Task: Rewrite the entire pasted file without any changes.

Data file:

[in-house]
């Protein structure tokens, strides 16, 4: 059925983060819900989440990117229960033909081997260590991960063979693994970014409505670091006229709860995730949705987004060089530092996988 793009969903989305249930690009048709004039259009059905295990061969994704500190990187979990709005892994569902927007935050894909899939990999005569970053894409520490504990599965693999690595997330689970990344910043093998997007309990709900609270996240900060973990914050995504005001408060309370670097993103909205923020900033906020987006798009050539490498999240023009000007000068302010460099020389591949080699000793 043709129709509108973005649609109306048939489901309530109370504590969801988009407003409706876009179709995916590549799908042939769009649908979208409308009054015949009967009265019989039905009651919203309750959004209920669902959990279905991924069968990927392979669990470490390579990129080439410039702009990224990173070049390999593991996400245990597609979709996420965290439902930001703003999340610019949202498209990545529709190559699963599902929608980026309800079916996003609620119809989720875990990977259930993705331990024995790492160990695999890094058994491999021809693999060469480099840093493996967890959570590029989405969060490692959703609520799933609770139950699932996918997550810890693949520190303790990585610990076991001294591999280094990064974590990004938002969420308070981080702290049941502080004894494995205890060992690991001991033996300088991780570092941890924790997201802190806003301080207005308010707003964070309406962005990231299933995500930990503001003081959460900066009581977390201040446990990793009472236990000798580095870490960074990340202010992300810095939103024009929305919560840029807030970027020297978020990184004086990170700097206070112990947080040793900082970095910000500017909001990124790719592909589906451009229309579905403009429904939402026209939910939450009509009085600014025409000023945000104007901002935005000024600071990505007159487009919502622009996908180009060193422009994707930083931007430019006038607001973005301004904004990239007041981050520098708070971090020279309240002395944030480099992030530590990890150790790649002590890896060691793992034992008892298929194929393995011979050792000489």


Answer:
[in-house]
């Protein structure tokens, strides 16, 4: 059925983060819900989440990117229960033909081997260590991960063979693994970014409505670091006229709860995730949705987004060089530092996988 793009969903989305249930690009048709004039259009059905295990061969994704500190990187979990709005892994569902927007935050894909899939990999005569970053894409520490504990599965693999690595997330689970990344910043093998997007309990709900609270996240900060973990914050995504005001408060309370670097993103909205923020900033906020987006798009050539490498999240023009000007000068302010460099020389591949080699000793 043709129709509108973005649609109306048939489901309530109370504590969801988009407003409706876009179709995916590549799908042939769009649908979208409308009054015949009967009265019989039905009651919203309750959004209920669902959990279905991924069968990927392979669990470490390579990129080439410039702009990224990173070049390999593991996400245990597609979709996420965290439902930001703003999340610019949202498209990545529709190559699963599902929608980026309800079916996003609620119809989720875990990977259930993705331990024995790492160990695999890094058994491999021809693999060469480099840093493996967890959570590029989405969060490692959703609520799933609770139950699932996918997550810890693949520190303790990585610990076991001294591999280094990064974590990004938002969420308070981080702290049941502080004894494995205890060992690991001991033996300088991780570092941890924790997201802190806003301080207005308010707003964070309406962005990231299933995500930990503001003081959460900066009581977390201040446990990793009472236990000798580095870490960074990340202010992300810095939103024009929305919560840029807030970027020297978020990184004086990170700097206070112990947080040793900082970095910000500017909001990124790719592909589906451009229309579905403009429904939402026209939910939450009509009085600014025409000023945000104007901002935005000024600071990505007159487009919502622009996908180009060193422009994707930083931007430019006038607001973005301004904004990239007041981050520098708070971090020279309240002395944030480099992030530590990890150790790649002590890896060691793992034992008892298929194929393995011979050792000489």